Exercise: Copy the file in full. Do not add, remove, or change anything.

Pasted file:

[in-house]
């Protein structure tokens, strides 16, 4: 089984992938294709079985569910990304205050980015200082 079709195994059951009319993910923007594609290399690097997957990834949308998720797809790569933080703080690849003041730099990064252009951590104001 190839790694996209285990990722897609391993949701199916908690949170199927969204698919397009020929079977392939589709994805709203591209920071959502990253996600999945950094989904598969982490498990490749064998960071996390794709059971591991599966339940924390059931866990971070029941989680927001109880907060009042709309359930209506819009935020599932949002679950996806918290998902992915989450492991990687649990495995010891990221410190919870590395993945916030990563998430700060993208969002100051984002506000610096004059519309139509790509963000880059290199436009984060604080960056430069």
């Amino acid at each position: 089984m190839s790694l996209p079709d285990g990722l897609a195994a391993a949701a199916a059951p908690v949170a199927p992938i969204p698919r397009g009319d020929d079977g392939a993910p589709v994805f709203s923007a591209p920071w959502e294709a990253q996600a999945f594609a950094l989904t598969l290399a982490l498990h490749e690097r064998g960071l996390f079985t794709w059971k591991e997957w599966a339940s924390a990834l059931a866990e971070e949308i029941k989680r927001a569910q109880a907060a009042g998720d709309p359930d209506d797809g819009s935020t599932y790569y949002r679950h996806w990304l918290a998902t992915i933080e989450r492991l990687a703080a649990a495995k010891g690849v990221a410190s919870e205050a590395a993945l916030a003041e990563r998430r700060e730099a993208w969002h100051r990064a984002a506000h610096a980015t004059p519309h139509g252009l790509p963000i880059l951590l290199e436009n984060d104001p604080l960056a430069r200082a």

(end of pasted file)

[in-house]
């Protein structure tokens, strides 16, 4: 089984992938294709079985569910990304205050980015200082 079709195994059951009319993910923007594609290399690097997957990834949308998720797809790569933080703080690849003041730099990064252009951590104001 190839790694996209285990990722897609391993949701199916908690949170199927969204698919397009020929079977392939589709994805709203591209920071959502990253996600999945950094989904598969982490498990490749064998960071996390794709059971591991599966339940924390059931866990971070029941989680927001109880907060009042709309359930209506819009935020599932949002679950996806918290998902992915989450492991990687649990495995010891990221410190919870590395993945916030990563998430700060993208969002100051984002506000610096004059519309139509790509963000880059290199436009984060604080960056430069």
């Amino acid at each position: 089984m190839s790694l996209p079709d285990g990722l897609a195994a391993a949701a199916a059951p908690v949170a199927p992938i969204p698919r397009g009319d020929d079977g392939a993910p589709v994805f709203s923007a591209p920071w959502e294709a990253q996600a999945f594609a950094l989904t598969l290399a982490l498990h490749e690097r064998g960071l996390f079985t794709w059971k591991e997957w599966a339940s924390a990834l059931a866990e971070e949308i029941k989680r927001a569910q109880a907060a009042g998720d709309p359930d209506d797809g819009s935020t599932y790569y949002r679950h996806w990304l918290a998902t992915i933080e989450r492991l990687a703080a649990a495995k010891g690849v990221a410190s919870e205050a590395a993945l916030a003041e990563r998430r700060e730099a993208w969002h100051r990064a984002a506000h610096a980015t004059p519309h139509g252009l790509p963000i880059l951590l290199e436009n984060d104001p604080l960056a430069r200082a």